Except it isn’t.

Because the monologue is taken from a piece called Hacks: 1974, and as the title might suggest, it’s a period piece.  Set exactly fifty years ago.  Which means that what I think of as my New York – of blue collar stivers pitched against a grimy, impersonal landscape that you can’t help but love anyway – is something that has been gone for half a century.  I don’t want to believe this; if I squint hard enough, I can pretend that the New York city of my childhood is somehow unchanged and still the world my neighbors and I navigate today.  But of course, it’s not; the math simply doesn’t lie.

Oh well.  At least I’ve got acting – getting up and emoting for a minute, even if I have to travel across the continent to do it – to keep me warm.

Monday Morning Attire

Greetings from Alaska, Constant Reader!  I’m here in Valdez, attending the Valdez Theatre Conference.  I’m in a rugged outdoor landscape, in a small scrappy harbor town on the Prince William Sound surrounded on all sides by the snow-capped peaks of the Chugach mountains.  The air is brisk, and bald eagles fly through it everywhere you turn.  I’m staying in the closest hotel in town to the conference – a hotel which, when you look at the building closely, you realize was built out of reconfigured shipping containers.  Those shipping containers, of course, were what was left behind when the town rebuilt itself after being wiped out by a tsunami in 1964.  Yes, it is a town of hearty, earthy, rugged individualists, at home in a stark landscape of staggering natural beauty.  And this morning, I am starting my day in this magical place by doing something profoundly out of character for it.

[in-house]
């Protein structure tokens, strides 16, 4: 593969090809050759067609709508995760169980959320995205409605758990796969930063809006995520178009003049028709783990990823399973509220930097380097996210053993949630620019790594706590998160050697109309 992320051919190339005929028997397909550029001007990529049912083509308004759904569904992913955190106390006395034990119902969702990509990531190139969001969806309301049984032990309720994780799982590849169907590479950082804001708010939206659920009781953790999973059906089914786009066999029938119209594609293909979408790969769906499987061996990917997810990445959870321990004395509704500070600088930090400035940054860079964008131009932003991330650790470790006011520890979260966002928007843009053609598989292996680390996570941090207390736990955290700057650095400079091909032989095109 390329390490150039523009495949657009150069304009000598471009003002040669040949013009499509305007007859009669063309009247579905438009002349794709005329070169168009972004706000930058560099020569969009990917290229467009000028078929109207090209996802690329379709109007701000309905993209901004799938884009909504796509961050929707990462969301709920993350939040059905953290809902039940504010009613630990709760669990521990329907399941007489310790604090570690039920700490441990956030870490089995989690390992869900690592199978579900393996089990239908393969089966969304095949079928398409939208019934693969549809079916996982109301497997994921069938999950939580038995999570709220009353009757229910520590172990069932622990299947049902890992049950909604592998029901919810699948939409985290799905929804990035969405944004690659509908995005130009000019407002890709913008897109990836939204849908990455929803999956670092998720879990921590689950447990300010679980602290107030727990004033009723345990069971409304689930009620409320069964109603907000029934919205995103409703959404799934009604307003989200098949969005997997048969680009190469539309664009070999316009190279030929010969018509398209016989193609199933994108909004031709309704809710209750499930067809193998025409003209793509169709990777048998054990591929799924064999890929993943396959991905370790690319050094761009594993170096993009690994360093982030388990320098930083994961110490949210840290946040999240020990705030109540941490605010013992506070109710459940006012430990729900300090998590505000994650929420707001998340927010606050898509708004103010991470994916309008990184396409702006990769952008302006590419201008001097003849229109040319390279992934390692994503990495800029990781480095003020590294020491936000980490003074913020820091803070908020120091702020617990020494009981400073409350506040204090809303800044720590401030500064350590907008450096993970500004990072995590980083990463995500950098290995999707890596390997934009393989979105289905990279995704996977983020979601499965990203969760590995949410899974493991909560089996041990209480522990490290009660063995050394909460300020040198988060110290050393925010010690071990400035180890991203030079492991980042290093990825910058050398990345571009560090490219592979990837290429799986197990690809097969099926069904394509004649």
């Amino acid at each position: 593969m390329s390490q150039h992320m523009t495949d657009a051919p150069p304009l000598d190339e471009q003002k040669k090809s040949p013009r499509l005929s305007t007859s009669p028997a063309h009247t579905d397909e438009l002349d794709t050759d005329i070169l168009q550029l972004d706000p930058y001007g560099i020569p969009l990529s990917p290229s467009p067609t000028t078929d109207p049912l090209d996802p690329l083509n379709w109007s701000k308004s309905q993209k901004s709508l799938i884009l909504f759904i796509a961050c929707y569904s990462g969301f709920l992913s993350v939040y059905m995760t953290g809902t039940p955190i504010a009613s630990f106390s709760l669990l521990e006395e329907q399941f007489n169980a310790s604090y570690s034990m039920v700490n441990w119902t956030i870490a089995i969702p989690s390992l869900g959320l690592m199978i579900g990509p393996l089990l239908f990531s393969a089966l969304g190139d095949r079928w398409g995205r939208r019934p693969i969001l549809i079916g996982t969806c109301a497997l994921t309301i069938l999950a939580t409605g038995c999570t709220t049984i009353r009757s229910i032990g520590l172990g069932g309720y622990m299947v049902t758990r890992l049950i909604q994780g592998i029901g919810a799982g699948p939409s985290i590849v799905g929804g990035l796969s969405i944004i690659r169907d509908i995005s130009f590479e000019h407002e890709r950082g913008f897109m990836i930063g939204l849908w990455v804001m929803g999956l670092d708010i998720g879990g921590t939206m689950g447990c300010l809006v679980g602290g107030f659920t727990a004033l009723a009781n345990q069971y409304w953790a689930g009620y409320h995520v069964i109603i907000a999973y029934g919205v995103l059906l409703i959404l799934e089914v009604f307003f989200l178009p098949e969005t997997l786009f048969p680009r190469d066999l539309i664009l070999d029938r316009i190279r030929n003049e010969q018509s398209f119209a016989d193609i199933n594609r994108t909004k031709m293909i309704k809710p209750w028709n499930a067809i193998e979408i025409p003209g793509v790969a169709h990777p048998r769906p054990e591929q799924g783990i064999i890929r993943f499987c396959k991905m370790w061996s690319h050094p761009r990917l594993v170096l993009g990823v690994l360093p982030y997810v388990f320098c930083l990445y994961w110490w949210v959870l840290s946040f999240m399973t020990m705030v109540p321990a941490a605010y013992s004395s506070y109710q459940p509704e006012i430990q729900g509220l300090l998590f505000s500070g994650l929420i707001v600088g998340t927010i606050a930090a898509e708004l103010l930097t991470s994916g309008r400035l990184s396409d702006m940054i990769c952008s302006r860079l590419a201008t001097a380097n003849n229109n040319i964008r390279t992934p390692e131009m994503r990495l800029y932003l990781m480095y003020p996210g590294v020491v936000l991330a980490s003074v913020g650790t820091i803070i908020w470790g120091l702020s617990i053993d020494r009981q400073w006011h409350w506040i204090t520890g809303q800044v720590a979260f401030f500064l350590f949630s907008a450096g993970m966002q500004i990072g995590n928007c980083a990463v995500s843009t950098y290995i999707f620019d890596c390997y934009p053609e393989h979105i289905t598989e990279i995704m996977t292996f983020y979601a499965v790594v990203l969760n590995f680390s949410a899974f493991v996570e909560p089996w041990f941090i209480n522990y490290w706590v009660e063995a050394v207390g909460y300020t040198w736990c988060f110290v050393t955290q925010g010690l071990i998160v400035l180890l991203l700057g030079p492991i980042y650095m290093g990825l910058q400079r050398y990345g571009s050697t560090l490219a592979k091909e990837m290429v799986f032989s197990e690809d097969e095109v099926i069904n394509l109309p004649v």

I’m putting on a necktie.

Nothing too fancy – a good plain red tie, with some texture to it, tied in a good solid Windsor knot.  You wouldn’t look twice at it back home in New York – not even in the wilder parts of South Brooklyn where I happen to live.  But here in Alaska?  Nobody wears neckties.  Ever.  Formality is a meaningless affectation.  In a landscape like this, as long as you’re properly protected from the elements – which is a big consideration – there’s no reason not to dress as casually as you like.  Heck, last year all of the conference goers had a reception where we met the town mayor.  As formal an event as it’s possible to have in this remote corner of the world.  And there was not a necktie to be seen for miles around.